Cycling and photography are two passions of mine that I ardently pursue in my free time, so it was only natural that I felt an immediate kinship with Your Photo on QUEST's featured photographer Randy Davis.
Post on May 12, 2009 by Jenny Oh
Because of a sharp decline in their numbers, the entire salmon fishing season in the ocean off California and Oregon was canceled in both 2008 and 2009. Quest looks at efforts to protect the coho in Northern California and explores the important role salmon play in the native ecosystem.
You may not think of salmon when visiting Muir Woods, but it's home to endangered Coho Salmon. Meet the volunteers working to restore Redwood Creek and bring back salmon habitat after decades of human influence.
How do we know that the climate is changing? In this video, provided by scientist Kendrick Taylor, learn how 8-foot long ice core samples extracted from deep in the ice layer of Antarctica hold key evidence of rapidly changing climactic conditions.
The world's climate is changing and California is now being affected in both dramatic and subtle ways. Get an in-depth look at the science behind climate change as we explore the environmental changes taking place throughout the state.
In an average lifetime, a person experiences about 936 full Moons. So, how old is the Moon? How was it formed? Take the QUEST Quiz to find out how much you REALLY know about Earth's Moon.
Call them demolition derby astrophysicists: NASA scientists in Mountain View deliberately crashed an unmanned rocket into the moon on October 9th, 2009. Their goal? To find water, in the form of ice, which could one day support a moon base. On November 15th, 2009, they announced they had found it. QUEST looks at the planning and run-up to the big event.
Did you know that opossums are good to have in your backyard? Learn why and a bunch of other cool critter facts when we visit the wildlife ambassadors that live at the Lindsay Wildlife Museum in Walnut Creek, CA.
Lawrence Berkeley National Lab recently turned on a $27 million electron microscope. Its ability to make images to a resolution half the width of a hydrogen atom made it the most powerful microscope in the world.
Today QUEST takes you behind the scenes to see the most powerful microscope in the world, which happens to be in our very own backyard in Berkeley.
Post on Mar 30, 2009 by Gabriela Quirós
Becoming a KQED member is not for everyone. Perhaps you're not from around here. Maybe you're just not a joiner. Or you really just want to support have a specific program– like QUEST– that matters to you. We hear that. So we're trying something new. Enter the QUEST *microdonation* pilot program.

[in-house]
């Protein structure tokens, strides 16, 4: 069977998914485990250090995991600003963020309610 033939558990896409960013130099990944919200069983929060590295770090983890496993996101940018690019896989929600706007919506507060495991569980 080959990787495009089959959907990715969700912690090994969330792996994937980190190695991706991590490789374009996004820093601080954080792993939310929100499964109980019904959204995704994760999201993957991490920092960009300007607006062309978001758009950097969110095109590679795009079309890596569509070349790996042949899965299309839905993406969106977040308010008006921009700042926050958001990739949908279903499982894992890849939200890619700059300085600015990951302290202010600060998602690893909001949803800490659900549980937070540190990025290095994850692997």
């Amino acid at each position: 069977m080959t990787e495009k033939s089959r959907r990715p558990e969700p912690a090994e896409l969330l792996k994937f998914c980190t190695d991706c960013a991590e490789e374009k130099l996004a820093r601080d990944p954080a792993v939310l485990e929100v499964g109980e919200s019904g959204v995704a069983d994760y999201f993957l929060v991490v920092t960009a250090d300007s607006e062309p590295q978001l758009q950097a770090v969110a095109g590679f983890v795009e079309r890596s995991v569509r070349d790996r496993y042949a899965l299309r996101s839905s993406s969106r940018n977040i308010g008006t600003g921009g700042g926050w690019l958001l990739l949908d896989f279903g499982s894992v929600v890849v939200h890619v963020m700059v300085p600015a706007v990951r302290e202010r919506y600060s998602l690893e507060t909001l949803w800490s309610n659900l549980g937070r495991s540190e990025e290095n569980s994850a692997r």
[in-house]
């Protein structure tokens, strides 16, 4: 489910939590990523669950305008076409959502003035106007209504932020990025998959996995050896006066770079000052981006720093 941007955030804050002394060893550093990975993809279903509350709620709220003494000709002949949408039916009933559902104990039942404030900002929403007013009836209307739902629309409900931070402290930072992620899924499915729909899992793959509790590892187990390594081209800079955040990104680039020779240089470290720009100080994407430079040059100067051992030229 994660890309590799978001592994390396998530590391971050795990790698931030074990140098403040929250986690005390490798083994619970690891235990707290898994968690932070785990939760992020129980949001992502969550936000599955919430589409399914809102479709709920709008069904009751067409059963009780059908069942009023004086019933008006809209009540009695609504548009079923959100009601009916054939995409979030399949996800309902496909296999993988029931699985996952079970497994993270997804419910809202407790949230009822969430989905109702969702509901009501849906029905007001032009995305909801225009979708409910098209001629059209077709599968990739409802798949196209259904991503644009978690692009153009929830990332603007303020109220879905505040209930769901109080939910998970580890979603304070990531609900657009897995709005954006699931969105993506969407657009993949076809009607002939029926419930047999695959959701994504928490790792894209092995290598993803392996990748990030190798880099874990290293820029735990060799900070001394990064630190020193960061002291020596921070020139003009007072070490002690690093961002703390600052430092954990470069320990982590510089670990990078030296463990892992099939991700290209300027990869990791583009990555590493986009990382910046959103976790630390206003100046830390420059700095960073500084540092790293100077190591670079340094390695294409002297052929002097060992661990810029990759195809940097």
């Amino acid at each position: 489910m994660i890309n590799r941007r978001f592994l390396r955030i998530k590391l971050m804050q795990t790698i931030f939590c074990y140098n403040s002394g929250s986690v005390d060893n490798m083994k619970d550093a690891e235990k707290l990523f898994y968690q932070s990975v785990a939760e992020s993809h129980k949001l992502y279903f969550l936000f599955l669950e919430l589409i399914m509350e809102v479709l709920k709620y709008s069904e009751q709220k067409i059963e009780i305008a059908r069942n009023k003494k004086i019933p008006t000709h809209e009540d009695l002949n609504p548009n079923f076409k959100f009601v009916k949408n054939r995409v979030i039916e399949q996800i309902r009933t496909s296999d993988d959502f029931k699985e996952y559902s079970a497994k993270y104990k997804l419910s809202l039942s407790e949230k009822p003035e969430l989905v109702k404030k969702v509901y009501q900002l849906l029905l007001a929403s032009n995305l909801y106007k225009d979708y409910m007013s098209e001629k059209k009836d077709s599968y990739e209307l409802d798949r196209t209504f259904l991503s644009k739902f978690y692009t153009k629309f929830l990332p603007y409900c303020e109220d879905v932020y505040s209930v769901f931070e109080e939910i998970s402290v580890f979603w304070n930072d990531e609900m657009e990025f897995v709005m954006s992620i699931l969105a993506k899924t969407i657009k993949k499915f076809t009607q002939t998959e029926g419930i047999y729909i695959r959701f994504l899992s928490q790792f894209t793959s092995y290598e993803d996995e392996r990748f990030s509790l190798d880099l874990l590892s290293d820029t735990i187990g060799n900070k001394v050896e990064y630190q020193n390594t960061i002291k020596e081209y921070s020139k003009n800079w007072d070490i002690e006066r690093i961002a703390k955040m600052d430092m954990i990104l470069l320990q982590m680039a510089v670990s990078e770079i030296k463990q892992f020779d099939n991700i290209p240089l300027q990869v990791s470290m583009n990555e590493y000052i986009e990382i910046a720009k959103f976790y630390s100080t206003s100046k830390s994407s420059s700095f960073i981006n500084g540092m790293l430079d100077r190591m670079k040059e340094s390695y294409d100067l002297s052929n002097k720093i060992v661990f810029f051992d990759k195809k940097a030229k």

Post on Mar 25, 2009 by Craig Rosa
Most scientists agree that using nuclear explosives to deflect an incoming asteroid is a bad idea. But Astrophysicist David Dearborn from Lawrence Livermore National Laboratory has been heating up the debate with his theories about how nuclear explosives could be used effectively to nudge an asteroid into a new orbit that causes it to miss the Earth entirely.
Everyone knows that eight planets orbit the Sun. But thousands of other objects, including icy comets and football field-sized asteroids, are also zooming around our solar system. And some of them could be on a collision course with Earth. QUEST explores how these Near Earth Objects are being tracked and what scientists are saying should be done to prevent a deadly impact.
Ever wonder how to make krill shakes, squid tacos or fishy sausages to tempt the taste buds of a 400-pound mola mola? The chefs at the Monterey Bay Aquarium prepare such meals daily to feed thousands of species, from otters to octopi to sharks. Find out what it takes to come up with nutritious and tasty meals for diners with wild appetites.
Photographer Laura Watt has lived in the Bay Area for most of her life but it was not until she started sailing in San Francisco Bay at age 35 that she began to appreciate the patterns, textures and colors of the precious water that surrounds us all. Self-described as "trawler trash," she lives aboard her boat in San Rafael's Loch Lomand Marina, granting her a front row seat to the dynamic body of water that she captures so well in her moody, intimate images.
In 1935, the USS Macon went down in 1000 feet of water off the coast of Monterey, California. Now, as scientists study the recently-discovered wreckage, dirigibles are returning to the Bay Area. But these aren't the same dirigibles – these are new and improved.